7.  Mint leaves – Mint is great for calming the stomach, cleansing the palate and soothing the stomach where there is inflammation or indigestion. It can help with nausea and travel sickness too.

Mint can be bought in bundles in some supermarket stores or as a plant. Break off leaves, wash and use. These leaves can be eaten fresh or dried.  I tend to break off the leaves and store them dried in a jar in my kitchen cupboard. That way I have them to hand all year round for any possible tummy upsets. While on holiday, it’s very convenient to add 3-4 leaves to boiling water and drink as a tea. Again, it is possible to buy mint tea from supermarkets and health food stores, which may be more convenient when you’re away from home.



mint leaves small

8.  Organic carom seeds – Also known as Ajwain or Lovage seeds, these have a slightly bitter taste so are best taken combined with the other two above. 3-4 grains of Carom is all that is needed for a litre of water. Again, carom seeds are readily available in the larger supermarkets or Asian/Oriental shops, but you may have to shop online for the organic variety. The seeds have numerous health benefits but are particularly beneficial for stomach cramps, indigestion, gas and bloating.

Ajwain pic small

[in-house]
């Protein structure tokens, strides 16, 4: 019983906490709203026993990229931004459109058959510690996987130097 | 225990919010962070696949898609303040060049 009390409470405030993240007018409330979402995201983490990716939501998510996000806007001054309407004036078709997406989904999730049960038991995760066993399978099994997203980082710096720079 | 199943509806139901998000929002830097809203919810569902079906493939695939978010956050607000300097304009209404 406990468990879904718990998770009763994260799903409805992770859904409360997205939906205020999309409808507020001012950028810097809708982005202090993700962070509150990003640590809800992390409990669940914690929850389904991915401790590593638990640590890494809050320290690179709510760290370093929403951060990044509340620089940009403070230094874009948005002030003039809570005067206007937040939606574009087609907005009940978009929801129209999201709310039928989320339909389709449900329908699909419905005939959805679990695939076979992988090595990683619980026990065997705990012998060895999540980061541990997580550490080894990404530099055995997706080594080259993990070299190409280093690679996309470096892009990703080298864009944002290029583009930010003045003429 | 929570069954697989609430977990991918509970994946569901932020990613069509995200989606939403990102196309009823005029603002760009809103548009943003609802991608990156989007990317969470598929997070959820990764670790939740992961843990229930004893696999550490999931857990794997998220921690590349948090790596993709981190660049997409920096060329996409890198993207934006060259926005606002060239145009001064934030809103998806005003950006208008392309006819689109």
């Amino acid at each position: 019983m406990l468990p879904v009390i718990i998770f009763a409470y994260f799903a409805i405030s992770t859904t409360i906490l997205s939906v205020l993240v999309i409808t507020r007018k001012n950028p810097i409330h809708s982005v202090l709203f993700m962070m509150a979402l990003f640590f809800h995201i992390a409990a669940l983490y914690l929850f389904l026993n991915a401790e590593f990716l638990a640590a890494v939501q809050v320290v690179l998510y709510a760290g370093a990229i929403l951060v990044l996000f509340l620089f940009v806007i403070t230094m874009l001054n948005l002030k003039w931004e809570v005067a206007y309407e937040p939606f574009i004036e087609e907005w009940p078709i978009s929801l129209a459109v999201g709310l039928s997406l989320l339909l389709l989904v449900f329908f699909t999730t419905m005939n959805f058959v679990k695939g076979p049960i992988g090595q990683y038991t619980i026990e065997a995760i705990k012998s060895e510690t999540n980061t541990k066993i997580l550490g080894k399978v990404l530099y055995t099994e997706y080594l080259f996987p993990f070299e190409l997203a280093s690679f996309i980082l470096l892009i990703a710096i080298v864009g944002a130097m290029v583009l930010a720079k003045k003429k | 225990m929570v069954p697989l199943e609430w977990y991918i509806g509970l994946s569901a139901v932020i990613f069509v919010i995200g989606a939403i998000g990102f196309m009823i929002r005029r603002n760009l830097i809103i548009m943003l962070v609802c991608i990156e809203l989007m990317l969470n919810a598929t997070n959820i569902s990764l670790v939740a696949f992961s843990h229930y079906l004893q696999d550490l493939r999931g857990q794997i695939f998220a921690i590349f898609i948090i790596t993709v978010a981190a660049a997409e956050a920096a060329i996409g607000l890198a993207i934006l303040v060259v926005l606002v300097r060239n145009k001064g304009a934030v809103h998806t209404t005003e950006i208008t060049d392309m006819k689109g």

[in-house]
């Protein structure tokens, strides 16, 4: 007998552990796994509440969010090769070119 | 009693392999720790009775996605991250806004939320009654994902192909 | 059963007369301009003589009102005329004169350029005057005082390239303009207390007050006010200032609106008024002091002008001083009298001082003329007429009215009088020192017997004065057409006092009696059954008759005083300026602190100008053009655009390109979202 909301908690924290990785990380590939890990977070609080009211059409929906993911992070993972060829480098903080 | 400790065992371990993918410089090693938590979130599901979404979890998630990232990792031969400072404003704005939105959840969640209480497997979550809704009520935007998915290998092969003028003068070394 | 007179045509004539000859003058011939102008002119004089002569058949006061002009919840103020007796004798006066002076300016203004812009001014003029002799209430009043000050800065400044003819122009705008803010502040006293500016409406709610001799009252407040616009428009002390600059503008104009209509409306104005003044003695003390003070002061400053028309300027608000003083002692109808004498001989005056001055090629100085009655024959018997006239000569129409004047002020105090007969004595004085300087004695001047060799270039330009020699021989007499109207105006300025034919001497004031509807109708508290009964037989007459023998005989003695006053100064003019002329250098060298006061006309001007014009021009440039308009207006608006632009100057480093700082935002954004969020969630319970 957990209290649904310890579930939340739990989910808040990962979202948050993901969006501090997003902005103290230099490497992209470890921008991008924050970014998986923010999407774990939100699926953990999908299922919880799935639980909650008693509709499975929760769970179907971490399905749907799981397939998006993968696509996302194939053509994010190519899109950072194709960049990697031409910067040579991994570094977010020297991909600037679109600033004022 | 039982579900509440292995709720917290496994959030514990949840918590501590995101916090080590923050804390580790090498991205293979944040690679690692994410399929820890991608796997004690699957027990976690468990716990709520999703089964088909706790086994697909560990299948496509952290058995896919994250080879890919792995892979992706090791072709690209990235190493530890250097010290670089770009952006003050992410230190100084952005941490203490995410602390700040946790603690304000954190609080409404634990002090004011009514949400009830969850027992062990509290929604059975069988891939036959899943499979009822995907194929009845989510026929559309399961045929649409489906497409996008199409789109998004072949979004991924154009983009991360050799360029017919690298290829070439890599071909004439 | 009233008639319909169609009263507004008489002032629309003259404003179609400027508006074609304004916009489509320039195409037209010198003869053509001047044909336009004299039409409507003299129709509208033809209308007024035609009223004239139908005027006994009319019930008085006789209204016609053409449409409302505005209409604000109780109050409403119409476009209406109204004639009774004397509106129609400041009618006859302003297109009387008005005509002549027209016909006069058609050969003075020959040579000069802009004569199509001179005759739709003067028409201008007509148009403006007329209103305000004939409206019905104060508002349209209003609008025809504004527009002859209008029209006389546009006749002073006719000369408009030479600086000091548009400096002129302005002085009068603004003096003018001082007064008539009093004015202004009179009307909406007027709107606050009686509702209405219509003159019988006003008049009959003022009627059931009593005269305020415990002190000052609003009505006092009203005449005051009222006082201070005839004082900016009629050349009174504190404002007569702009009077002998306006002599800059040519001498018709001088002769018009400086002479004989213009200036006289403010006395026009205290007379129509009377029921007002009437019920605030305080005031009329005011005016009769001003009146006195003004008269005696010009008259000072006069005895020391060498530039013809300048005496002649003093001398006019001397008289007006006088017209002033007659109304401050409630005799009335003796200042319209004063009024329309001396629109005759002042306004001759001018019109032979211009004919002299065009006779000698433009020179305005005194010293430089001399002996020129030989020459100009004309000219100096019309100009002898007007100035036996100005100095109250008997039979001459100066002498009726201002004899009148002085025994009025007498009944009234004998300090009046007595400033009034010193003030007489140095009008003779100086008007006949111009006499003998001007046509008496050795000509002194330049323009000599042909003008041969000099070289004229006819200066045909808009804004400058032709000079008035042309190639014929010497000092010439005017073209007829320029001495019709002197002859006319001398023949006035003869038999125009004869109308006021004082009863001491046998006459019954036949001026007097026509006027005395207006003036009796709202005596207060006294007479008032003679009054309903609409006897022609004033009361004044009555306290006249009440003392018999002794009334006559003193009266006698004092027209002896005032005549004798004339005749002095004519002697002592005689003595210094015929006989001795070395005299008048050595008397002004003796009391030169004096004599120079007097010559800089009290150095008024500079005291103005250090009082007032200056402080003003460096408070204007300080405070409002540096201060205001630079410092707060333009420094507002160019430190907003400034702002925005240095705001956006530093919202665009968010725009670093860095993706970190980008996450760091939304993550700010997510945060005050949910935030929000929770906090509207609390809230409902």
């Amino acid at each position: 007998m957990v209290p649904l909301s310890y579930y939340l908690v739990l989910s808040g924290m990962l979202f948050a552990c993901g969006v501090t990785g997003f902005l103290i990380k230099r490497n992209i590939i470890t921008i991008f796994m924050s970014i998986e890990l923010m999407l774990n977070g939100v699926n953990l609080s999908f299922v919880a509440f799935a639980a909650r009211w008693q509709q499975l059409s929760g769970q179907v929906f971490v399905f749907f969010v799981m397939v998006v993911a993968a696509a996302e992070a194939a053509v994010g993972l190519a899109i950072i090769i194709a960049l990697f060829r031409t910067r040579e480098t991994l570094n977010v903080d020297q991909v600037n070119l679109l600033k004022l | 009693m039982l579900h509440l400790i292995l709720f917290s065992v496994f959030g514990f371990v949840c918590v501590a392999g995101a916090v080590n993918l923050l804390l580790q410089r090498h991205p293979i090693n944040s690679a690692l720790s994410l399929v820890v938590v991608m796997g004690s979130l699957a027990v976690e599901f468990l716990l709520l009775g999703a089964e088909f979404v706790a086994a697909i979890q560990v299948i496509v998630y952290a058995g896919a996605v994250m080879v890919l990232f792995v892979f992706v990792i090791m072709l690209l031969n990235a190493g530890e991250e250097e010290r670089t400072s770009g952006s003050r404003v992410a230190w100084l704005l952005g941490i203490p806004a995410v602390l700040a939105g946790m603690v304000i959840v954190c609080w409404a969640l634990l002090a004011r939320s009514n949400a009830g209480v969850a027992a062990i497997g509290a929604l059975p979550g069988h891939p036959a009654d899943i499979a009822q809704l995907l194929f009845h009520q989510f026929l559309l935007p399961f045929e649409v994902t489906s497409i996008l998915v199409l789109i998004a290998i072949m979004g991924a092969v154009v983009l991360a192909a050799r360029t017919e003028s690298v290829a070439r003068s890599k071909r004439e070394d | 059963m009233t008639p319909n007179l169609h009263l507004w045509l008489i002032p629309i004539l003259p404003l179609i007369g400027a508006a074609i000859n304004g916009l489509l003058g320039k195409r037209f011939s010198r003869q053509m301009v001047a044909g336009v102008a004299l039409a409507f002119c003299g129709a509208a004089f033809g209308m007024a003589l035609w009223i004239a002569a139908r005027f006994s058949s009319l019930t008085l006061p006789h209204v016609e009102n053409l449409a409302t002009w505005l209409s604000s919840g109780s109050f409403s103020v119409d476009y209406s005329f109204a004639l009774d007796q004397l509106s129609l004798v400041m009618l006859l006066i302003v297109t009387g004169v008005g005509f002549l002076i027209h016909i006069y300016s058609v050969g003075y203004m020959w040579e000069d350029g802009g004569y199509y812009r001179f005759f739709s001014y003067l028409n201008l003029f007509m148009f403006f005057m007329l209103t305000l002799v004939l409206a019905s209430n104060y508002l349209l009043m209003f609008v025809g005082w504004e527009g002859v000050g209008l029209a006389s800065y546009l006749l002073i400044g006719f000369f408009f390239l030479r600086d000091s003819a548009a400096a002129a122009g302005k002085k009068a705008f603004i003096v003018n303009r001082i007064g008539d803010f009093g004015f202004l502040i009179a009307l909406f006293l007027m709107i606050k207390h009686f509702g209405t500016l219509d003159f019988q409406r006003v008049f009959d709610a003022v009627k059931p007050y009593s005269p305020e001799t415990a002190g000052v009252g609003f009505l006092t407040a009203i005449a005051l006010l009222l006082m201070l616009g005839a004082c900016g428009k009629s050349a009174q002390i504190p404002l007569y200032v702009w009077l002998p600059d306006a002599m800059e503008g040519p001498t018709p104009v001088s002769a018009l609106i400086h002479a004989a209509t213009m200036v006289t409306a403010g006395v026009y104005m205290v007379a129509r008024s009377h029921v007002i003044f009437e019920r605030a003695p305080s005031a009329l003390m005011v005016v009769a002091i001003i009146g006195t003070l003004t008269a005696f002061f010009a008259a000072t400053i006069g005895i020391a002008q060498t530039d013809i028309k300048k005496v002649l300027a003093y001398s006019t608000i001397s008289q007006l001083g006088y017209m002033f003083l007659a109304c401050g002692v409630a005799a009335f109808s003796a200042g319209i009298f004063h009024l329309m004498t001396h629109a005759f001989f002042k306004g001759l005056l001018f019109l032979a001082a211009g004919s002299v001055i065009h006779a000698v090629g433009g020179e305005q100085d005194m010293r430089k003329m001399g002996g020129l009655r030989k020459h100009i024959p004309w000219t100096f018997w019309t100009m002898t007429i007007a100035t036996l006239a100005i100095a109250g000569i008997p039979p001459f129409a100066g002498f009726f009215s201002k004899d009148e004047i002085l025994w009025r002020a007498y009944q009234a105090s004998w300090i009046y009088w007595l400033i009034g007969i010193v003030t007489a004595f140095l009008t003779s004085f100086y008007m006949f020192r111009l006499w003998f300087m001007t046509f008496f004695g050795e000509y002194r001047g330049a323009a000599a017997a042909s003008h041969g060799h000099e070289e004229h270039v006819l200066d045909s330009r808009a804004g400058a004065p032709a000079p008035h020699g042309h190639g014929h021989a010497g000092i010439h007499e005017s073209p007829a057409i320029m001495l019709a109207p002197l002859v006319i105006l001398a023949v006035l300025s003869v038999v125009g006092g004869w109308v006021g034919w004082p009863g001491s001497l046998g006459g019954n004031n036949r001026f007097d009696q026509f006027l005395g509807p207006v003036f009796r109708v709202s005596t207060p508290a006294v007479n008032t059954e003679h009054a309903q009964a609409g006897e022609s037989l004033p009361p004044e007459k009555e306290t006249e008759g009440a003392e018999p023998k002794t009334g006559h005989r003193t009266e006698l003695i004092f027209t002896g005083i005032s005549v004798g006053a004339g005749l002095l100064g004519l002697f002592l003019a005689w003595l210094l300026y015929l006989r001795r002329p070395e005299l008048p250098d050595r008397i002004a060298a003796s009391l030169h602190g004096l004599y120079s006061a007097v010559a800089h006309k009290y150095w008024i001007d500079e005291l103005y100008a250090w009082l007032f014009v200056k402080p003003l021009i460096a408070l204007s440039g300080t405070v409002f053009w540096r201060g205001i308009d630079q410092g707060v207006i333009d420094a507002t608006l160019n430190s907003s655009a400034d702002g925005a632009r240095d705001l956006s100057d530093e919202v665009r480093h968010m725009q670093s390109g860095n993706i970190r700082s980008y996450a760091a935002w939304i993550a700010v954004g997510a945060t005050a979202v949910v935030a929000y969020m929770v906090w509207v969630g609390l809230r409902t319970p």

9.  Nux Vomica 30c – The homeopathic remedy Nux Vomica is fantastic for dealing with any kind of indulgence – whether from eating the wrong food, eating too late in the day, or eating or drinking too much alcohol for that matter! One tablet half hourly is recommended until symptoms reduce. This remedy is available from Holland & Barrett.



As with any health condition, it is advisable to speak to your doctor first in case of any serious underlying health concerns. Herbs have been used for many centuries, particularly in East Asian countries, to treat a variety of health conditions. However, as we are all individual, it is advisable to try the least amount possible and gradually increase the levels of ingredients according to your personal situation and tolerance.



 My favourite home recipe for digestive ailments…


Take ½ teaspoon of fennel seeds, 3 leaves of mint, 3-4 grains of carom with a fresh basil leaf simmered in a pint of water and you’ll have a very soothing concoction suitable for children and adults alike. In my experience, it always works a treat!


 Everything in moderation


The secret to staying well on holiday is to keep everything in moderation, from the temperature of your drinks to the temperature of your room. You should also be aware of your intake of food and alcohol, and pack those super effective herbs and hopefully you will come back having had a fantabulous trip!


I would love to hear about your holiday experiences and what digestive remedy worked for you. Or if you have any tips of your own on the subject let us all know in the comments.


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Have a great summer!